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Say you have a bike that needs a fresh new look but don’t want to make it look worse by rattle-canning it with the wrong kind of paint… or because just like most of us, you have no clue what you’re doing when it comes to repainting a bike . That’s why Spray.Bike came up with a simple solution that makes painting a bike much easier and pretty fool run proof.

Check out how it works along with some samples and a cool video of some of the Spray.Bike “masterpieces”…

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I’ve painted everything from school projects to motorcycle exhaust and have even “painted” a couple of frames… one of which was an old Schwinn I did a yellow to red fade on like the unique paint scheme of a Serotta Colorado… my unreachable dream bike. It looked pretty good from about 50 yards away while moving, but needless to say, it had more runs than a pair of hose running through a briar patch, and ended up chipping every time you looked at it a bit too hard.

So Spray.Bike came up with a rather unique solution, tailored just for bikes. Okay sure, you can use it on anything, but anyone that has ever painted a frame understands how difficult it is to get every nook and cranny covered without over doing it, and causing the paint to run. An acrylic based paint, Spray.Bike comes out in a powder-like form and drys to the touch almost instantly, (though you still want it to let it dry for a couple of hours so it properly adheres). This is what keeps it from running as it really doesn’t stay in a liquid form long enough to gather and run. Just a little prep time is needed, as the paint will stick to about any raw or painted surface, though they do recommend scuffing up the really smooth clear coat of a newer bike.

Spray bike Prep

Spray.Bike comes in over 60 colors from your standards and some classics, to some eye-burning fluorescents. They even sell a structural putty you can fill in larger dents with and a spray on putty for scratches or chips that you can sand down for a smooth surface.

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Spray.Bike even makes stenciling pretty easy since you’re working with a product that is almost dry on contact. Here they used a sort of mesh stencil that makes something of a snakeskin pattern. Check out this video on how they did it.

Spray FS

Even if you just want one simple uniform color, the paint seems to lay on really smoothly. I don’t think anyone is going to be doing their NAHBS bike in this, but for the do-it-yourself’ers, this might be something you want to keep on the shelf. Who wants to do “team bikes”?

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14 COMMENTS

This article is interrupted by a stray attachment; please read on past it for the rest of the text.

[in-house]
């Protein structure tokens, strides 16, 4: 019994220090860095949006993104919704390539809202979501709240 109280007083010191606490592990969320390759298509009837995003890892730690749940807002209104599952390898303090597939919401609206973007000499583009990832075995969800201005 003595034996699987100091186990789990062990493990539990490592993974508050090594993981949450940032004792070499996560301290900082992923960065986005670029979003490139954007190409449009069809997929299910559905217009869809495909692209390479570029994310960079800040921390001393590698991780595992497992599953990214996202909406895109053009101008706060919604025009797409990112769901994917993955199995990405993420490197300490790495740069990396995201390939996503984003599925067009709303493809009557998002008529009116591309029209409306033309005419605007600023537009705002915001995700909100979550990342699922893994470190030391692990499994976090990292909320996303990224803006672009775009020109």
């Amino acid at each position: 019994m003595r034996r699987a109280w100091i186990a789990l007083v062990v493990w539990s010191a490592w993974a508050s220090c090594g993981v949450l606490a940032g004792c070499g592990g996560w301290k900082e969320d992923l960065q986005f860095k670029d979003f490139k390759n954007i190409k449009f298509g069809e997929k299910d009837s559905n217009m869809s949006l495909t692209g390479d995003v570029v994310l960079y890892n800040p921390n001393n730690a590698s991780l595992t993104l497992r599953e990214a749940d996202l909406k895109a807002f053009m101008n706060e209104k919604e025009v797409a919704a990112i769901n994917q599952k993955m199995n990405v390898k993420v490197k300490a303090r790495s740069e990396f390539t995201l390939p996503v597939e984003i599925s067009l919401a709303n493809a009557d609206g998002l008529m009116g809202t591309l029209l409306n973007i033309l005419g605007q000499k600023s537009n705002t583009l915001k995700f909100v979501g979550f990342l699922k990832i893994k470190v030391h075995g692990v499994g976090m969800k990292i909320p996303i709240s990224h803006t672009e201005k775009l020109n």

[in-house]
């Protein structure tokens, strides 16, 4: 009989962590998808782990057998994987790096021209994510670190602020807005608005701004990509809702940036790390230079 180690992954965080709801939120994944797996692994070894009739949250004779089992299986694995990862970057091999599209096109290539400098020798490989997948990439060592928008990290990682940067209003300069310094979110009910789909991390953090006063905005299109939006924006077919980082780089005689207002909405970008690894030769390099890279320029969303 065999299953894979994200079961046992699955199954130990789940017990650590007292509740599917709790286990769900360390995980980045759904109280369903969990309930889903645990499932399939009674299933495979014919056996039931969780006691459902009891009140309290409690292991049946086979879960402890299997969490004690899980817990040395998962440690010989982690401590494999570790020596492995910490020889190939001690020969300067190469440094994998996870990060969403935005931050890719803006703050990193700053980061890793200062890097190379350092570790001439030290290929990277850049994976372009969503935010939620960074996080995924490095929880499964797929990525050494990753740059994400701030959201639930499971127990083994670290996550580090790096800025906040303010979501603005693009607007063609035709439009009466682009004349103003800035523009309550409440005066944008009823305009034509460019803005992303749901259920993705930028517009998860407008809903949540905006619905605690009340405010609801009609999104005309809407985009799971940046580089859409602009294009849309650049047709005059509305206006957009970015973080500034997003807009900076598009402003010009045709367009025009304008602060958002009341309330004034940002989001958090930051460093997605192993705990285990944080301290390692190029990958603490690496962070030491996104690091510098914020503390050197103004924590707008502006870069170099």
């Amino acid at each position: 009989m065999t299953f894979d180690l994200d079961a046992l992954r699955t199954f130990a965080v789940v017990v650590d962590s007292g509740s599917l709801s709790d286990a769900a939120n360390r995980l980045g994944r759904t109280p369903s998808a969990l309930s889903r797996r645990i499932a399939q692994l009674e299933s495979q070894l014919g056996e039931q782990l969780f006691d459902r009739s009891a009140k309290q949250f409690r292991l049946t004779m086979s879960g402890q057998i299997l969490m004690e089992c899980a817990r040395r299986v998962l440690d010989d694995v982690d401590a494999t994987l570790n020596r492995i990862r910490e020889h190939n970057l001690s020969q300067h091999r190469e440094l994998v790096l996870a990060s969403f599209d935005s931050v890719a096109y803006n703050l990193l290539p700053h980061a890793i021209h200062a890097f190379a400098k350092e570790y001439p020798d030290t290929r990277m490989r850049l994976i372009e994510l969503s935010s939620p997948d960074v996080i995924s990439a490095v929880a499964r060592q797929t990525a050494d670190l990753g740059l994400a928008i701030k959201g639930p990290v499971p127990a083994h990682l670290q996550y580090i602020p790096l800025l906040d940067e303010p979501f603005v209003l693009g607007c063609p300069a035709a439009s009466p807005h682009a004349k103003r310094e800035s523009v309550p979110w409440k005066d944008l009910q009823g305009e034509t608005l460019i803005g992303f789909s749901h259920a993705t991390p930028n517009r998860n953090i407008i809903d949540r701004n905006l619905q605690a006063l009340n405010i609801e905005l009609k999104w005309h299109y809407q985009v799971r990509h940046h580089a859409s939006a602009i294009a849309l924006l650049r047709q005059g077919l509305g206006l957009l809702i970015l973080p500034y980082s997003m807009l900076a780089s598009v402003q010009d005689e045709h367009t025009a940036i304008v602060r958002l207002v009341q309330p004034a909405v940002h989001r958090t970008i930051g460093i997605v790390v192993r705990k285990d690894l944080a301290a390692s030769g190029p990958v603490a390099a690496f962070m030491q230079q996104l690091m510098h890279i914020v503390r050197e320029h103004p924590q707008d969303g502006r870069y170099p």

1. And considering the restrictions on shipping aerosol cans via air, I don’t see this article as much more than a tease.

  2. Whaddya mean? Just hop on a plane and head over to Greece and pick up a few cans.

    They (obviously) should sell online. Maybe the Greek government shut down E commerce as an austerity measure.

    Cool idea though.
    Anyone in the US in the paint industry want to get started on a similar product made/marketed for North America?

  3. This is a great idea! We are about to do a paint project like this to show what can be done… with care and patience you can achieve some very good finishes from ‘rattle cans’ – every bit as good, if not better, than most of the ‘toothpaste’ most factories like to call paint jobs.

    • That would be great! However, checking the SB site there is no indication that they are offering this product. Watching their videos, I see a lot of the Montana 94 cans though (itself a fantastic paint). Maybe this Spray.Bike stuff is just a rebranded 94 can for sale overseas?

  4. The only successful finish I’ve gotten on a bike with spray is using 2k paint. Everything else can be coaxed to look ok, but suffers from durability and poor chemical resistance. I’ll have to give this stuff a try though, looks awesome.

  5. Hella effin sick.

    Buy a squid and paint it to your liking. And let’s focus on what matters – the extra time and investment in painting it yourself will make you love your bike more than any amount of carbon wizardry.

    Great bike, great look, and great company run by great people who are hardworking, intelligent, and know exactly what it takes to make a bike go fast (squid is owned by some downright ballers).

    In full disclosure – I am in no way related to squid, just a former Sacramentan who knows what’s legit.

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